werner's comment reminds me of things i'd always hear growing up in the boom times of the 1950s. so much progress, so many new inventions and conveniences. somehow this would translate to better living for everyone. somehow, it never did.

Trad climber
Portland, Oregon
Jan 3, 2013 - 11:40pm PT
Re Hancock's book...

Reception: Members of the scholarly and scientific community have described the proposals put forward in the book as pseudoscience and pseudoarchaeology.

And on cataclysmic pole shift hypothesis:

It is now established that true polar wander has occurred at various times in the past, but at rates of 1 per million years or less. Analysis of the evidence does not lend credence to Hapgood's hypothesized rapid displacement of layers of the Earth. Although Hapgood drastically overestimated the effects of changing mass distributions across the Earth, calculations show that changing mass distributions both on the surface and in the mantle can cause true polar wander.

All the discussion about a long-gone advanced civilization existing before the Egyptians and Mayans is interesting conjecture, but never makes it out of the realm of sci-fi and is not supported by any evidence.

Trad climber
Santa Cruz Mountains and Monterey Bay
Jan 3, 2013 - 11:54pm PT
some people here seem to think we (pick your flavor) have it all pretty much figured out

whereas my personal view is that we only have access to a little carefully selected collection of pieces and various flavors of opinions constructed from them

and with very little or no concept of the big picture

obviously it would be politically convenient to accept the current establishment view of the world

it makes for an interesting intellectual exercise to step back through time in 100 year steps and look at what was the politically acceptably view of reality at each of those steps

then, as suggested earlier by Base, try to imagine what might be the accepted world view 100 years in the future...and why?...

also try to imagine just how far we are from really understanding...

(given the tiny glimpses we have from our little blue bubble)


Jan 4, 2013 - 01:36pm PT

You seem angry. Sorry, if I offended you. Nothing I wrote really mattered. We were just talking, my friend. No need to take any of it personally.

My views are the results of being an old professor. The practice of teaching and research in my field of organization, institution, and strategy (along with a little cognitive science) demanded that I go outside my field to study their contexts and how contexts change. That work has encouraged me to see capitalism inextricably tied-up with education and technology. Along the way, I took the looking glass and started to look at the very practices I found myself involved in as an academic.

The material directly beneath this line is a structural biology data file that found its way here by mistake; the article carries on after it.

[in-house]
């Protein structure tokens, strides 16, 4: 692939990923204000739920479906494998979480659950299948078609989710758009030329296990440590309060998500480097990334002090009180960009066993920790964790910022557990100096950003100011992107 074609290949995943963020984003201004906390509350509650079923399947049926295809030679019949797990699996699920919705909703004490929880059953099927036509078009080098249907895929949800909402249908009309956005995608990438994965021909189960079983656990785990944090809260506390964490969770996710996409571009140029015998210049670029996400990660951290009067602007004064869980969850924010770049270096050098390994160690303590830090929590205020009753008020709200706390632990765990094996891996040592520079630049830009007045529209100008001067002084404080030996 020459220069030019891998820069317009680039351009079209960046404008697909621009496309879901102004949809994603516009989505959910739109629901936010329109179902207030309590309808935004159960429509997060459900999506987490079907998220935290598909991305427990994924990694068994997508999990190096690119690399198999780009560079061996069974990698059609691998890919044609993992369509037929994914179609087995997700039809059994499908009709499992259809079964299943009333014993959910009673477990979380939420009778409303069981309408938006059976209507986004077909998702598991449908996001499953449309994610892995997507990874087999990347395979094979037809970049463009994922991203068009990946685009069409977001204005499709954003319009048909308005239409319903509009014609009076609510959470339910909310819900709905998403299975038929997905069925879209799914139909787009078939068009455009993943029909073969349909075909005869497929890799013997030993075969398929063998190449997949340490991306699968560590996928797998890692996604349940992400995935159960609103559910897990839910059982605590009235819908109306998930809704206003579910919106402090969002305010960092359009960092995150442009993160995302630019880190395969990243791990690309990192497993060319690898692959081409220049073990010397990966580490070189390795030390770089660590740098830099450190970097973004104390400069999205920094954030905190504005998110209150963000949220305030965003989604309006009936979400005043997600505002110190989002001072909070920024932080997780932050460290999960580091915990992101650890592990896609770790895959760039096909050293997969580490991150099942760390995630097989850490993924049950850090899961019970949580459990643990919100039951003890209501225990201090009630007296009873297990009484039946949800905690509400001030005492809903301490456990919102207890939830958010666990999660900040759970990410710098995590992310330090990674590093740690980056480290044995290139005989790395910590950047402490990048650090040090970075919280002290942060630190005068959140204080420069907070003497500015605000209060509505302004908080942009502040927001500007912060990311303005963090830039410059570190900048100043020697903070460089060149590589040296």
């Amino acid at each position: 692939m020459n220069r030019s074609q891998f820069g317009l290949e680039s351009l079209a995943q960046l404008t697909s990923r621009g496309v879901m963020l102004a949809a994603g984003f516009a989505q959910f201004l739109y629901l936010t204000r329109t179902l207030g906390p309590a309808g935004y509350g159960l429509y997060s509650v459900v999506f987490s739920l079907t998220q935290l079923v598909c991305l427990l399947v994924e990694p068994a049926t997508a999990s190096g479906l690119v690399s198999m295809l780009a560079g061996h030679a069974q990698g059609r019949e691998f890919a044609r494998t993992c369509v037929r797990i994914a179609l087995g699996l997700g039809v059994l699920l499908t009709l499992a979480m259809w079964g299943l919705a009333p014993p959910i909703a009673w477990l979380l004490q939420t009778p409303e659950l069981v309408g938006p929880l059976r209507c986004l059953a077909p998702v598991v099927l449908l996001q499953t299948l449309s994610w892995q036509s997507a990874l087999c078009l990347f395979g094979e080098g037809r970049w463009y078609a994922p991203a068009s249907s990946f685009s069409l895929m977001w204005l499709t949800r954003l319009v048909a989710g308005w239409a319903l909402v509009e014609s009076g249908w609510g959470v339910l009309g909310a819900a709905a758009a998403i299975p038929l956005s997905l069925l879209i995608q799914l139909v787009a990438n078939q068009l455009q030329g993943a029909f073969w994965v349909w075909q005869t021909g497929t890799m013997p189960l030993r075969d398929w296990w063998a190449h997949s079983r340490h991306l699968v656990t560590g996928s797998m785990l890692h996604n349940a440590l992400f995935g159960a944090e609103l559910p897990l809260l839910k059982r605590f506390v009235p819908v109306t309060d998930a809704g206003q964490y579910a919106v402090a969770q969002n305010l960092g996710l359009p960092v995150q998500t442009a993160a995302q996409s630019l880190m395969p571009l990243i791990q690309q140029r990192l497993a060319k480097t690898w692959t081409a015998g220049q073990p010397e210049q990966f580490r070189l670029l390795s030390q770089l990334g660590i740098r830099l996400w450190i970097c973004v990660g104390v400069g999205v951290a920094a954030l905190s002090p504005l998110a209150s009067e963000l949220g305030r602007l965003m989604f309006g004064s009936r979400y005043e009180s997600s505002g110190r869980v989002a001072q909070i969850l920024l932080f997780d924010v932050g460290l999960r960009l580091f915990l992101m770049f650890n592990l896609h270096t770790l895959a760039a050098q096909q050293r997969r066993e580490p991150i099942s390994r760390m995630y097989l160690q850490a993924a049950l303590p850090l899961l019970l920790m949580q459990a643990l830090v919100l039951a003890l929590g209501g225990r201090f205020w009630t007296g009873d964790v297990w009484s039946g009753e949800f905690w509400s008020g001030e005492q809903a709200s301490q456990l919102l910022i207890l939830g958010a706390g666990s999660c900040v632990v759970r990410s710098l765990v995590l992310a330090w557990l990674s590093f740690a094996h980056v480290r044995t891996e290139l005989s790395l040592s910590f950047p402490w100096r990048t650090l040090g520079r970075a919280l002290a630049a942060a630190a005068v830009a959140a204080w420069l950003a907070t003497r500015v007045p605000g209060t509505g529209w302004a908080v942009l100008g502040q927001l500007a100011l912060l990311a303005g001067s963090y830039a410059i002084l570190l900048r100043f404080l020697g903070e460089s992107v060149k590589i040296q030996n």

Congrats on your personal decisions. None of my comments were meant to question the integrity of your decisions.

Good luck on your dissertation. :-) It's a cultural rite of passage. The point of a Ph.D. is to institutionalize you into becoming a recognized member of the Academy. Supposedly then you'll be able to do what you want to do.

Be well.

P.S. Wanna make God laugh? Make plans.

Jan 4, 2013 - 02:59pm PT
The point of a Ph.D. is to institutionalize you into becoming a recognized member of the Academy. Supposedly then you'll be able to do what you want to do

Yep. My dad (a professor) used to tell me to get my union card.


Trad climber
Jan 4, 2013 - 03:30pm PT
^^^ My father (a professor) pushed liberal arts and taught a course called Theories of the Good Life. I'm forever grateful my parents were of this mind. Much ado about science these days. The liberal arts man is nearly extinct. Finding a straight one without a paunch nearly impossible here in Silicon Valley.

Trad climber
Portland, Oregon
Jan 4, 2013 - 03:31pm PT
some people here seem to think we (pick your flavor) have it all pretty much figured out.

Quite to the contrary, most of the distance past is a complete unknown. And, while theorizing variously about how our cultures unfolded over the past 10,000 years is an interesting exercise, what isn't helpful is attempting to pass off unsupported conjecture as science. It's again a matter of having the discipline to resist a desperate urge and need to plug the voids in our knowledge with fantasy, however entertaining.

Trad climber
Golden, CO
Jan 4, 2013 - 04:04pm PT
If you want an optimistic view on the future of the human race, read Steven Pinker's 'The Better Angels of Our Nature; Why Violence Has Declined'. The gist of the book is that you can take nearly any variable having to do with violence snd show that it has declined over our history. In the end, he offers 5 possible reasons for this trend.

The leviathan (development of the State),
gentle commerce,
the expanding circle, and
the escalator of reason.

Ignorance of science, willful or not, may not be directly related to violence, but I'm betting on number 5 for the long view on that one as well.